KIEV, Ukraine -- Management and journalists from channels 5 and TVi pledged to appeal against the controversial ruling and hope to remain on the air in the near term
But during a press conference held after Tuesday’s regional administrative court ruling, they openly expressed fears that media freedoms and democratic gains made by Ukraine since 2004 could be at risk under Mr Yanukovich. He is accused by oppositionists of setting up an authoritarian regime.
“We lived through 2004,” said Channel 5 director Ivan Adamchuk, recalling attempts by authorities to muzzle the channel ahead of the pro-democracy Orange Revolution, which overturned a fraud-marred presidential vote for Mr Yanukovich. “We could not imagine that those times would return, but they have,” he added.
Oleh Rybachuk, a former presidential administration chief turned civic activist, said “censorship is re-emerging, and the opposition is not getting so much coverage. There are similarities to what [Vladimir] Putin did when he came to power. We are seeing Putin-style attempts to monopolise power.”
With Mr Yanukovich’s coalition having swiftly consolidated control over the nation’s legislative, executive and judicial branches of power, the channels could face an uphill battle if he opposes their survival.
Mr Yanukovich’s administration on Tuesday repeated denials of cracking down on free press. But media watchdogs warned that if stripped of the frequencies, the two channels – seen by media watchdogs as rare sources of reports critical of Mr Yanukovich’s coalition – would be blacked out from much of the country.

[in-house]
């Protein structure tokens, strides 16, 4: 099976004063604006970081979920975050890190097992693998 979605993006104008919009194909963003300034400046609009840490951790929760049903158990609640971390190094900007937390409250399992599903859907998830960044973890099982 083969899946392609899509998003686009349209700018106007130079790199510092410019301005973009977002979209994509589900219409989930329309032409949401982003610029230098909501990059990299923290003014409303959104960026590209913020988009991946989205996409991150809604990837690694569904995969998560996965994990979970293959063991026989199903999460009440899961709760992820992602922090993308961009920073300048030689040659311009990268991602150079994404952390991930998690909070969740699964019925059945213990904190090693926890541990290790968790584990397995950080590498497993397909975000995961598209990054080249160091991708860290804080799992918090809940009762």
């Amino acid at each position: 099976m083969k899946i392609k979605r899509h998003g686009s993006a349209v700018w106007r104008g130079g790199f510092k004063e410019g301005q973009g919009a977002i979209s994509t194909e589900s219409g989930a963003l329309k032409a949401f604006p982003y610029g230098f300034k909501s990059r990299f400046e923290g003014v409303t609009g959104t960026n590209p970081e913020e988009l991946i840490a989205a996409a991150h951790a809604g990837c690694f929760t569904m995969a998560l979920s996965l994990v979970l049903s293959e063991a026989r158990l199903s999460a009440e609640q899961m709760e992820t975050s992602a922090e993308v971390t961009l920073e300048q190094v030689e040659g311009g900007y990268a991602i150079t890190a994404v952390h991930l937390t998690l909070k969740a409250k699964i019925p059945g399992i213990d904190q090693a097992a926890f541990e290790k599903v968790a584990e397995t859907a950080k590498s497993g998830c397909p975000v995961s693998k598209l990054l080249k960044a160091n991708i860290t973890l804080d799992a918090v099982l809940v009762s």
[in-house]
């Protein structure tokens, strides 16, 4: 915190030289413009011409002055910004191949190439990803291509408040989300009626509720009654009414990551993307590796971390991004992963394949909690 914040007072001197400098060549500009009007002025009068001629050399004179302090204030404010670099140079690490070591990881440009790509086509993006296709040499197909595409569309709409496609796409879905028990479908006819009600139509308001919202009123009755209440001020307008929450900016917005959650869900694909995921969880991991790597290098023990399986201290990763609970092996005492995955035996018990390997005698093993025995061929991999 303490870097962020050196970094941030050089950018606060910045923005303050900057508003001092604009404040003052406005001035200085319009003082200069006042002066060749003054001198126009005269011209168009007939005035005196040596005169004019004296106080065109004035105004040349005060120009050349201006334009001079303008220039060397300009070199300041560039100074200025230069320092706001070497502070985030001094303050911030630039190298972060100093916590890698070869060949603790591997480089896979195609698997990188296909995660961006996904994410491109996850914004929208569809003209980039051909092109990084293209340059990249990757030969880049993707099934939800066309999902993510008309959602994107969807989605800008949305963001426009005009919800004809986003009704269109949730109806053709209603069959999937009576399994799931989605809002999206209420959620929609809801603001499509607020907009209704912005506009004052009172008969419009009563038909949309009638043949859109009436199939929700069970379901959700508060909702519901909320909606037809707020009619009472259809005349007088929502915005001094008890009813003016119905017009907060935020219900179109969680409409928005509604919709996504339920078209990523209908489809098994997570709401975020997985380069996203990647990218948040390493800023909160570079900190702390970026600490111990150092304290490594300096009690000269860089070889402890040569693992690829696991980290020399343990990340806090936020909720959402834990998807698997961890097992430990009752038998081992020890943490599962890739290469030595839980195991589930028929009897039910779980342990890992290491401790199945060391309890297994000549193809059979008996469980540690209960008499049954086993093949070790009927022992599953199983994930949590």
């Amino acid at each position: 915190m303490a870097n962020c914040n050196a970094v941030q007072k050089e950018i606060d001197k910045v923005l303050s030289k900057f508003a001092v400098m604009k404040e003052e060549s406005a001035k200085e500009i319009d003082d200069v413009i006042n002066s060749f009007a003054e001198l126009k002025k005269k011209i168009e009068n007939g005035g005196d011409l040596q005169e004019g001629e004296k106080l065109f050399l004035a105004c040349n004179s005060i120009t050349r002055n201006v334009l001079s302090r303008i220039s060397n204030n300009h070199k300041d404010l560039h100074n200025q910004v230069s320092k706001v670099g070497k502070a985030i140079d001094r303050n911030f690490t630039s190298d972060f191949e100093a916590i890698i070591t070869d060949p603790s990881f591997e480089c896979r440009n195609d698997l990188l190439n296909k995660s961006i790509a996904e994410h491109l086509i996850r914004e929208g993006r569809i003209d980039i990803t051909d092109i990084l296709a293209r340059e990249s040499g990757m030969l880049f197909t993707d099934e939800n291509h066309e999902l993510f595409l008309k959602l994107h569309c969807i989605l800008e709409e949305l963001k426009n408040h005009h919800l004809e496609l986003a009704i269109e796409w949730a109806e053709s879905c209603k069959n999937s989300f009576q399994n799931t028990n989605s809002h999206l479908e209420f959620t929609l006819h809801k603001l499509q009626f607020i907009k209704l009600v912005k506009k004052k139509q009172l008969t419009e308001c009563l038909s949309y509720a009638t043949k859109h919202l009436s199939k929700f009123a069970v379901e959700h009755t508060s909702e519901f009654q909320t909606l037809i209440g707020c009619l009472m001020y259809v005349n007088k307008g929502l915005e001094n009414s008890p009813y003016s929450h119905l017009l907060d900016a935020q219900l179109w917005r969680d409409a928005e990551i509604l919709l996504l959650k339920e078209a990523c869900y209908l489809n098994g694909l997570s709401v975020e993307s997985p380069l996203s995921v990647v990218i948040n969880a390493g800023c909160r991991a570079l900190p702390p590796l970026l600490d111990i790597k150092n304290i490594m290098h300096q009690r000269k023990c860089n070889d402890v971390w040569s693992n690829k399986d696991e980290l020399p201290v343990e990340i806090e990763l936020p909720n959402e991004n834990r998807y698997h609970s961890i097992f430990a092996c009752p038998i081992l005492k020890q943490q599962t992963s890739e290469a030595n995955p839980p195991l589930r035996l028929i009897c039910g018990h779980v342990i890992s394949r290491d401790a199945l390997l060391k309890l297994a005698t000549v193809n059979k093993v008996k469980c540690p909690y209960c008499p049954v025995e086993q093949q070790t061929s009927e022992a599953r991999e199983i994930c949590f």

Such a scenario would preserve the strong grip over Ukraine’s television airwaves held by Mr Yanukovich’s billionaire business backers.
One of them is Valery Khoroshkovsky, currently head of Kyiv’s SBU spy agency and owner of UA Inter Media Group, the nation’s largest television holding. The latter filed the court appeal asking for the frequencies to be pulled on grounds that they were wrongfully issued in January.
Both 5 and TVi have repeatedly accused Mr Khoroshkovsky of abusing his power and influence to preserve his monopoly control over Ukraine’s media airwaves and limit objective news reporting.
Mr Khoroshkovsky denies wrongdoing and insists his wife manages his media empire as he dedicates his time to public service.
But on Tuesday, Mykola Knyazytsky, director of TVi, which was set up by exiled Russian businessmen, blamed Mr Khoroshkovsky for the crack down on the two channels and described his simultaneous role as a presidential backer, intelligence chief and media mogul as a “huge and blatant conflict of interest”.